Following an allegation of patient harm by a county medical examiner, Konasiewicz was sanctioned by the Board of Medical Practice in September 2010. The board reported that his treatment led to the death of one patient, and left another patient paralyzed from the neck down. Konasiewicz is now practicing in Texas and was disciplined by that state’s medical board in February for failure to “maintain adequate medical records” and “safeguard against potential complications.”
Konasiewicz did not respond to requests for comment.
Another physician, Dr. James P. Wasemiller, was covered by the MJUA from 1997 to 2000, according to court records. Court and medical board records show that Wasemiller failed three oral medical exams in the late 1970s, was disciplined by the North Dakota and Minnesota medical boards in 1992 for failing to maintain adequate medical records for patient prescriptions and had his practice privileges restricted at a Minnesota hospital from 1990 to 1995. At one point, those privileges were restricted for “improper prescription of pain medications and improper record keeping,” according to a court file.
He lost his coverage when he couldn’t afford the MJUA’s premiums, according to lawsuits. In 2011, both the North Dakota and Minnesota medical boards suspended his license, noting that he frequently prescribed narcotics but failed to monitor those prescriptions.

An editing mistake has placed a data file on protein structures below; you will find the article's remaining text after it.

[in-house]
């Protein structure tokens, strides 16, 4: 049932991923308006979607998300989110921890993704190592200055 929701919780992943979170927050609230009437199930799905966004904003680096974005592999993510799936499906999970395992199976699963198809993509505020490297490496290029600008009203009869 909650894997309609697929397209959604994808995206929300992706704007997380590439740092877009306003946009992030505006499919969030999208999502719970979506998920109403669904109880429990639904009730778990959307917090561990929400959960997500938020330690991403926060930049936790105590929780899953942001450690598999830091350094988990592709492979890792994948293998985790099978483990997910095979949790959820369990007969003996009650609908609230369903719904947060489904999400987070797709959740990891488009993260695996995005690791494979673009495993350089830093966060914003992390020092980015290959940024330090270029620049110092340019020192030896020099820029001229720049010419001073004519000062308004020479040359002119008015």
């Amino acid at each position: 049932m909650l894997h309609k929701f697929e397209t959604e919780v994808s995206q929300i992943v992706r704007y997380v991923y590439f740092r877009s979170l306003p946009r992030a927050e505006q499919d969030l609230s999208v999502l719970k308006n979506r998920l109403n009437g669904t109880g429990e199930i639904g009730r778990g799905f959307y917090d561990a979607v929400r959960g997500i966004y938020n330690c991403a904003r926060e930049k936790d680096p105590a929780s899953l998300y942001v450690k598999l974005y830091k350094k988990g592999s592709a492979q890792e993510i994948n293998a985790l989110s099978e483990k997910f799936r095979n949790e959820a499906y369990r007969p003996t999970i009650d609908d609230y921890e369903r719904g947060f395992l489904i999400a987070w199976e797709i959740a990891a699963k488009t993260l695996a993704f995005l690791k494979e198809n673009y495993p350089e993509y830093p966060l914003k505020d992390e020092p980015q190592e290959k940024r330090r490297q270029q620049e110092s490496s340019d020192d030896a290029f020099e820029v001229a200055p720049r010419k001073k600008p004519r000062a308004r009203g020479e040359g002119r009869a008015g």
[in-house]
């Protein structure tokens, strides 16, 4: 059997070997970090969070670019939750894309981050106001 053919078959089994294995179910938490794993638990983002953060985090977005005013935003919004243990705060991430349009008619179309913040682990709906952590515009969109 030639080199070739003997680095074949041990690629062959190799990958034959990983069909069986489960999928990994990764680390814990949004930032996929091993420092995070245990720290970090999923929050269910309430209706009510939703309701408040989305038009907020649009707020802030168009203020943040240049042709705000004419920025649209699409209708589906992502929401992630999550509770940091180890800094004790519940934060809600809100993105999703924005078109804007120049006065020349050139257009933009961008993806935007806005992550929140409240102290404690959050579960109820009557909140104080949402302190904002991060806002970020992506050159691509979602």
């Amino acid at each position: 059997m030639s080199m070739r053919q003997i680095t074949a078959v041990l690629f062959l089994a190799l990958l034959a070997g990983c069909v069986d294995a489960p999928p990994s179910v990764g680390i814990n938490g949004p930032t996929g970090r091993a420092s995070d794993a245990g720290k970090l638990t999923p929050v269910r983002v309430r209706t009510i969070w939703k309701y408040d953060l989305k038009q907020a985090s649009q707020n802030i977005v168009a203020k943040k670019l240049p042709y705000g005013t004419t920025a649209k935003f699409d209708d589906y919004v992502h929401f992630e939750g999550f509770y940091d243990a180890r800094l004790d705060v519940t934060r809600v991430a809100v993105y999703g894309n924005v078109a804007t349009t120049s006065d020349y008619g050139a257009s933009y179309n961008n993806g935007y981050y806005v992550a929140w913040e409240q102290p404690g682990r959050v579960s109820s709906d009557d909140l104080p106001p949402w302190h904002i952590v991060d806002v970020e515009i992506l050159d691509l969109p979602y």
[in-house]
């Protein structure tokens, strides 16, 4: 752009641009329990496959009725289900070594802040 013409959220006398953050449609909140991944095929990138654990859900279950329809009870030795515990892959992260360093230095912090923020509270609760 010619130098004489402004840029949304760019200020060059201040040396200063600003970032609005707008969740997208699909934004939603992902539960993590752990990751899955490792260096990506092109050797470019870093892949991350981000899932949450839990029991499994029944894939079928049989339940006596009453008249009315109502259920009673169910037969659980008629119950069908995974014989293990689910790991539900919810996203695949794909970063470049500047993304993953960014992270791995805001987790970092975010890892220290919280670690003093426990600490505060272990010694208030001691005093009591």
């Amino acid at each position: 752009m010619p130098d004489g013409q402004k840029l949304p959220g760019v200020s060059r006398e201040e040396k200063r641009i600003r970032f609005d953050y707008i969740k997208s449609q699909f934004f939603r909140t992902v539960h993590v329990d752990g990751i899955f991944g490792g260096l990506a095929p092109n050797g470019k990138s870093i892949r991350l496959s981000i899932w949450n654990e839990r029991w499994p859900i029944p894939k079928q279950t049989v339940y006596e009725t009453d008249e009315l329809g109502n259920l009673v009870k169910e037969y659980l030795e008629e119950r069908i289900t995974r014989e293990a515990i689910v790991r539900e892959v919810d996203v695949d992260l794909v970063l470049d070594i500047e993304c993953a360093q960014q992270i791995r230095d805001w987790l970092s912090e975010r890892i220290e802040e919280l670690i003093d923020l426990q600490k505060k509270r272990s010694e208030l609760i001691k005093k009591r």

He also took a clinical skills assessment that showed that he “failed to demonstrate sufficient medical knowledge in the field of general practice.”
Wasemiller could not be reached for comment. His attorney, Dan Krassin, said after losing his MJUA coverage, Wasemiller was able to find insurance through a California company, but couldn’t afford the rising premiums. Krassin said that didn’t make him a bad doctor.
Twelve years before he sought coverage from the MJUA, Pietrafitta, of Maple Grove Surgical Specialists, was ordered by the Minnesota medical board in 1998 to take a course in postoperative management. In its order, the board described three cases of patient harm and $1.2 million in malpractice payouts.
Pietrafitta completed the course, and the case was dismissed in 1999. He has since been sued at least three times. In a suit filed last year, Stefani Hemenway of Zimmerman claimed she lost the ability to use her right hand after Pietrafitta lacerated a median nerve in her wrist in what was supposed to be a routine surgery to relieve carpel tunnel pain. That case was settled.
In a lawsuit still pending, Pietrafitta, another physician at Maple Grove Surgical Specialists and a nursing assistant, are accused of contributing to the 2009 death of Dominic Osorio-Smith of Elk River.
According to the complaint, the three are accused of failing to clear out a bowel obstruction in Osorio-Smith before operating on him for a ruptured appendix. The obstruction caused Osorio-Smith, 23, to aspirate on the operating table.
The next day, neurosurgeons concluded that he was progressing toward brain death. His family decided to take him off a ventilator.
Pietrafitta did not respond to numerous calls for comment. In court filings in the suit by Osorio-Smith’s family, Pietrafitta and the other defendants denied wrongdoing.